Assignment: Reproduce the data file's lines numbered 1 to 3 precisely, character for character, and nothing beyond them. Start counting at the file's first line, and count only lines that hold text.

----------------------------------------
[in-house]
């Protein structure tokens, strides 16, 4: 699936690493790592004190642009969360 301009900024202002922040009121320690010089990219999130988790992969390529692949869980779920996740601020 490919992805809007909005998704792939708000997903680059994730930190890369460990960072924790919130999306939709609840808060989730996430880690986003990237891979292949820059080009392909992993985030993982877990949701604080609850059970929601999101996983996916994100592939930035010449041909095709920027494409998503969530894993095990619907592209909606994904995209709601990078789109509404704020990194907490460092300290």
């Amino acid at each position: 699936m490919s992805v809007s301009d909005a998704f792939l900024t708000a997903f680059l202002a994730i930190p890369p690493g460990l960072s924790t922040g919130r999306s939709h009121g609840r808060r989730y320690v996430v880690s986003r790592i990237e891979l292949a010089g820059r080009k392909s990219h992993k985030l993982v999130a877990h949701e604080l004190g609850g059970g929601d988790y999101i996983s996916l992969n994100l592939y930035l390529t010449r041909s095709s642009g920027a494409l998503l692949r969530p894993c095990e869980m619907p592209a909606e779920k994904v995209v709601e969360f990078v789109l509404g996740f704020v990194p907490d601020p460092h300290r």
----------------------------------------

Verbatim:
[in-house]
């Protein structure tokens, strides 16, 4: 699936690493790592004190642009969360 301009900024202002922040009121320690010089990219999130988790992969390529692949869980779920996740601020 490919992805809007909005998704792939708000997903680059994730930190890369460990960072924790919130999306939709609840808060989730996430880690986003990237891979292949820059080009392909992993985030993982877990949701604080609850059970929601999101996983996916994100592939930035010449041909095709920027494409998503969530894993095990619907592209909606994904995209709601990078789109509404704020990194907490460092300290």
């Amino acid at each position: 699936m490919s992805v809007s301009d909005a998704f792939l900024t708000a997903f680059l202002a994730i930190p890369p690493g460990l960072s924790t922040g919130r999306s939709h009121g609840r808060r989730y320690v996430v880690s986003r790592i990237e891979l292949a010089g820059r080009k392909s990219h992993k985030l993982v999130a877990h949701e604080l004190g609850g059970g929601d988790y999101i996983s996916l992969n994100l592939y930035l390529t010449r041909s095709s642009g920027a494409l998503l692949r969530p894993c095990e869980m619907p592209a909606e779920k994904v995209v709601e969360f990078v789109l509404g996740f704020v990194p907490d601020p460092h300290r």